The Giannis Antetokounmpo story is certainly worthy of a movie. It’s already been made into a book.

Giannis: The Improbable Rise of an NBA MVP by Mirin Fader is a New York Times bestseller. So, it’s no surprise that Disney got into the game.

Rise tells the origin narrative of the Antetokounmpo brothers, the children of undocumented Nigerian immigrants in Greece. Their journey is unprecedented. Giannis, Thanasis, and Kostas are the first trio of siblings to be NBA champions. Giannis and Thanasis are teammates with the Milwaukee Bucks, who won it all in 2021, and Kostas was a member of the 2020 champion L.A. Lakers.

The most famous brother, of course, is the 6-foot-11 Giannis Antetokounmpo, a.k.a. the “Greek Freak.” One of the challenges with doing a sports biopic on a 27-year-old is that he is still in his prime. The Giannis Antetokounmpo story is still being written. He’s won an NBA title, is a two-time regular-season MVP, a Finals MVP, and a defensive player of the year. But there’s a lot more he can accomplish.

Rise focuses on how Antetokounmpo got to the NBA. The runtime is 1 hour 53 minutes, and 85 minutes of the film takes place in Greece where he and his brothers were born. Their parents fled Nigeria in search of a better life. However, they entered the country illegally which meant the family lived in constant fear of deportation.

If you’re an immigrant or a child of immigrants, this part of the Antetokounmpo story rings familiar. If you’re not, you likely have no idea how difficult it can be to assimilate into a country. There are constant hardships, often financially, culturally, and socially. It can be especially difficult to feel welcome in your new home when you routinely encounter nationalist bigots screaming anti-immigration propaganda.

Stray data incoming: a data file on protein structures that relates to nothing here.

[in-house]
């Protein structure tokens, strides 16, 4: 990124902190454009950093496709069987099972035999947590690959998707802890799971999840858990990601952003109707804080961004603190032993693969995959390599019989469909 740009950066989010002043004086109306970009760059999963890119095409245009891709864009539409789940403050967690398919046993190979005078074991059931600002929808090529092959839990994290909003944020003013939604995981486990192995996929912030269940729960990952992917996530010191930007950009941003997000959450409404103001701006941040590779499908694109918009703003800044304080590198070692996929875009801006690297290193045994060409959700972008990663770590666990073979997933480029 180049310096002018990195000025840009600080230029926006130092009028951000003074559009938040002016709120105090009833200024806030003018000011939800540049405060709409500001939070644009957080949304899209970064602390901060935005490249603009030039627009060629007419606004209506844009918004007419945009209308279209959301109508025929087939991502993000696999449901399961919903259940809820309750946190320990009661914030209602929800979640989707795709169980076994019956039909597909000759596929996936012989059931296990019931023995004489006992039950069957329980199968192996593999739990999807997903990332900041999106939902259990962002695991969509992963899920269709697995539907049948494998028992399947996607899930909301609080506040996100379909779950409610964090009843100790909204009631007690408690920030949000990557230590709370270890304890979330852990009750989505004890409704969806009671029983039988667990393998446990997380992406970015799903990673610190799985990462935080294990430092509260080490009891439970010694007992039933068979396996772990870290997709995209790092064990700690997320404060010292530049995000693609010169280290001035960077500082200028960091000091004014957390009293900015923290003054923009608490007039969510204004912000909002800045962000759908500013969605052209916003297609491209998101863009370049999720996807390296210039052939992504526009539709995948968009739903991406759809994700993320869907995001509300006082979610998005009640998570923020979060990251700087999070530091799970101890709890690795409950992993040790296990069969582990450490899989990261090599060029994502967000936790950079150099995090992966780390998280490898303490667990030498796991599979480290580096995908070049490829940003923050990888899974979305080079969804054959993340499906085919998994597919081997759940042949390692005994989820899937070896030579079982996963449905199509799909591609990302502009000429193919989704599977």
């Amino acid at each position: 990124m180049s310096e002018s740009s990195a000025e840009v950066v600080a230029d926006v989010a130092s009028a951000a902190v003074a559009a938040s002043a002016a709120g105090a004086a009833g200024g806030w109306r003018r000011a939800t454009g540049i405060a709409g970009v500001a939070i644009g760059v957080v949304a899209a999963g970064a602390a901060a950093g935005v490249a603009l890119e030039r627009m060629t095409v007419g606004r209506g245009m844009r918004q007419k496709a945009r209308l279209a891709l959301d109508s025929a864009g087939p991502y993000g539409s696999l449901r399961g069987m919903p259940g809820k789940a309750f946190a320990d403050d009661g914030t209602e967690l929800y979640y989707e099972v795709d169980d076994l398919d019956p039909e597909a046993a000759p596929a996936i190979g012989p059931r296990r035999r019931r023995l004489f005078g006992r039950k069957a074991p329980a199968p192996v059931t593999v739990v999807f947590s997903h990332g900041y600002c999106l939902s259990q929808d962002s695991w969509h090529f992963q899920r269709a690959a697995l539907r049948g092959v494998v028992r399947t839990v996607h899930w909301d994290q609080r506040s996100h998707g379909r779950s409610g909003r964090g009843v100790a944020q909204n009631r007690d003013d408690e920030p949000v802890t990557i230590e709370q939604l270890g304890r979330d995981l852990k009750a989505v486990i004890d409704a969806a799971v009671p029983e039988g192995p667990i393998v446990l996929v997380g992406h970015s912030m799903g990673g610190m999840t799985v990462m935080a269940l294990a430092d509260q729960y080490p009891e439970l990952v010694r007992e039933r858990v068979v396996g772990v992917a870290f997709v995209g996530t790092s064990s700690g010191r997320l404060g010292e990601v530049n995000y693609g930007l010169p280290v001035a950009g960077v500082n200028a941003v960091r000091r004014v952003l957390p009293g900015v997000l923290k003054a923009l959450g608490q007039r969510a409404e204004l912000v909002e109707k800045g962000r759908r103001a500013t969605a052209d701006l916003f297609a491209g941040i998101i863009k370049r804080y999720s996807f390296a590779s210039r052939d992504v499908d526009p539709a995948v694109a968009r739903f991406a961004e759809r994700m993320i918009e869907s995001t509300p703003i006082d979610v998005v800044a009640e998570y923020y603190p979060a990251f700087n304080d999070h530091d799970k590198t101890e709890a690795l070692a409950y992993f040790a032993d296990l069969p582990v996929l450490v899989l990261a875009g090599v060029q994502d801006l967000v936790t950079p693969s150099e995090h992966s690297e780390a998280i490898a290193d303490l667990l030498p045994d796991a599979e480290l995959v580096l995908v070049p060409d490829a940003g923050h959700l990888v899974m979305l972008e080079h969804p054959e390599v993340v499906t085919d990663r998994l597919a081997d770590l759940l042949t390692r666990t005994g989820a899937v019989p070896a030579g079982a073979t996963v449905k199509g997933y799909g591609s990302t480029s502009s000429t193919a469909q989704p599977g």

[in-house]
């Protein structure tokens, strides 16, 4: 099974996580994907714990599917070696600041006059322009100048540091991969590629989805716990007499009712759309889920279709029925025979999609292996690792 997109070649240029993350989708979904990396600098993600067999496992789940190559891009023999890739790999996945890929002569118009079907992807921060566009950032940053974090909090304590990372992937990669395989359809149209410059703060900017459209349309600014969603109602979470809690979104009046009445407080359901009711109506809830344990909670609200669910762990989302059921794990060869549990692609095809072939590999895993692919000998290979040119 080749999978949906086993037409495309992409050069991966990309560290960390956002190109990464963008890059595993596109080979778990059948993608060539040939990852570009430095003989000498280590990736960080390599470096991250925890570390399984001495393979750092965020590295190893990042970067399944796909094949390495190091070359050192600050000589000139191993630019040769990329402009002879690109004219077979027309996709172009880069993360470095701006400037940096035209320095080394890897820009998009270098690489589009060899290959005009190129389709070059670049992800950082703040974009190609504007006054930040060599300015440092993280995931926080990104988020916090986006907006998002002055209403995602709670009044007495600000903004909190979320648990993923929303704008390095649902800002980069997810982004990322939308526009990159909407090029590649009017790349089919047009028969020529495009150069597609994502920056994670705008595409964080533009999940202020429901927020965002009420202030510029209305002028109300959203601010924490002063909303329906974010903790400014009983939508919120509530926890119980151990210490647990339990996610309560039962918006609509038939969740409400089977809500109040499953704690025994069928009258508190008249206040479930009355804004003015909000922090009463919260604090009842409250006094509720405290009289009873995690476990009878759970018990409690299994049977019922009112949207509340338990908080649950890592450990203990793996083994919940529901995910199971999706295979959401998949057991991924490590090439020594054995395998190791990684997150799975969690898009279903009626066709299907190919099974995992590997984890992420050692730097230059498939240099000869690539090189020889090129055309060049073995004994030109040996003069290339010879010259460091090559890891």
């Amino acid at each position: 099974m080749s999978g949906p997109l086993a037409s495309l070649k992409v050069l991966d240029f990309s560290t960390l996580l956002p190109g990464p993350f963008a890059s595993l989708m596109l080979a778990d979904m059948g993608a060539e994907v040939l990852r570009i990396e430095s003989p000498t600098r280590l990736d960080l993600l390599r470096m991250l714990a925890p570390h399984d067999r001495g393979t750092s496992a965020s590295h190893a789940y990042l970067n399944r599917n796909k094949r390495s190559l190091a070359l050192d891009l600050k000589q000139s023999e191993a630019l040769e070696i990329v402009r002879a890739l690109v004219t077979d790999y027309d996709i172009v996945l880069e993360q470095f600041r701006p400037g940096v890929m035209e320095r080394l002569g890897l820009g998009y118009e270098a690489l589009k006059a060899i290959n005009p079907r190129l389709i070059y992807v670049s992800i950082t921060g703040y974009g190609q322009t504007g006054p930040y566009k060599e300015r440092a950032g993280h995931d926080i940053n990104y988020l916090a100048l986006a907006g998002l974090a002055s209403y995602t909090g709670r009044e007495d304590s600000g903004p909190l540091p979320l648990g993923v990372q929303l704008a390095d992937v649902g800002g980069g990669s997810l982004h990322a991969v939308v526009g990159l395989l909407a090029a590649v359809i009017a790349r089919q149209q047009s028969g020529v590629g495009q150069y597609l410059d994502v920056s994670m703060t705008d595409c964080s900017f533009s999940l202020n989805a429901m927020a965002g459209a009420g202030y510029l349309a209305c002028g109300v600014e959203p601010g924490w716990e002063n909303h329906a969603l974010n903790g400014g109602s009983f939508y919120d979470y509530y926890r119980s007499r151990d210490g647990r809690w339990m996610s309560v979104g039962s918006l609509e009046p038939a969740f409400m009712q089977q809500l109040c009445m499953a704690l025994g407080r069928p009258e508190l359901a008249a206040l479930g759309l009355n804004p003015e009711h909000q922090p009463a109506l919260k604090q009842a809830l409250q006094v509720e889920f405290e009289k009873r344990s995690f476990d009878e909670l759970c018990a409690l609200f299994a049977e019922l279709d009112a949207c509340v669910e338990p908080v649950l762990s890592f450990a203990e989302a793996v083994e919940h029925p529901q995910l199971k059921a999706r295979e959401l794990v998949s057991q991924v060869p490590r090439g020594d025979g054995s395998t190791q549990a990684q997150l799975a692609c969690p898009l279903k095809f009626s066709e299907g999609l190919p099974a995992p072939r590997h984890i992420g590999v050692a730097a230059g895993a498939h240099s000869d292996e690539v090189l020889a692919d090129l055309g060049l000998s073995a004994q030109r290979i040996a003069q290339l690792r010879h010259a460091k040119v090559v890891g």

Rise had an opportunity to tap into that fear but doesn’t quite get there. In the movie, the threat of deportation comes across as more of an annoyance than as something terrifying. There’s never really a moment where you truly feel the anxiety that the family should be experiencing. That’s on the director (Akin Omotoso) and screenwriters (Arash Amel), not the actors, who do a credible job. Maybe such moments occurred but were toned down or excluded because this is a Disney+ feature. 

The story unfolds the way you expect. The Antetokounmpo brothers, raised on soccer by their father, are intrigued by basketball. They go behind his back to join a youth league. An angry dad resists their involvement initially but agrees to let them play once he sees how much they enjoy it and how good Thanasis (Ral Agada) and Giannis (Uche Agada) are.

At first, it looks like Thanasis is going to be the star but soon his younger brother Giannis surpasses him. While they slowly learn the game, the brothers suffer indignities such as being made fun of for having to share a pair of basketball shoes because they are poor. Also, the Antetokounmpos face racial taunts from opponents.

Ral and Uche Agada are real-life brothers so they have built-in chemistry and the basketball scenes feel real. But there is never an on-the-court moment where we see the pure joy of victory. The closest thing to that is during a tryout when Giannis tries to impress European teams. But the movie curiously focuses on him struggling early, his father leaving because he can’t bear to watch, and then later finding out that Giannis dominated. Strange choice by Omotoso.

Rise’s climax is the trip to New York City for the NBA draft. The movie is at its best in the final 27 minutes when Giannis meets with Nike executives, which is when Uche Agada shines. He’s convincing as he describes the immigrant’s journey by saying, “we are hungrier because we know the meaning of sacrifice.” You wish there were more scenes like this in Rise.

We know how the 2013 NBA draft unfolded so there aren’t any surprises but it’s nicely presented by Omotoso. He includes clips of various analysts and the late NBA commissioner David Stern struggling to pronounce Antetokounmpo’s surname.

It’s amazing to look back at that draft. None of the lottery picks (the first 14 selections) became stars. Anthony Bennett, the top overall pick, is one of the biggest busts of all time. Only two players in the entire draft have been truly impactful (Antetokounmpo to the Bucks at No.15 and Rudy Gobert to the Utah Jazz at No.27).

The Antetokounmpo story is great. He deserved a great movie. However, Rise falls short of that expectation.

About Michael Grant

Born in Jamaica. Grew up in New York City. Lives in Louisville, Ky. Sports writer. Not related to Ulysses S. Grant.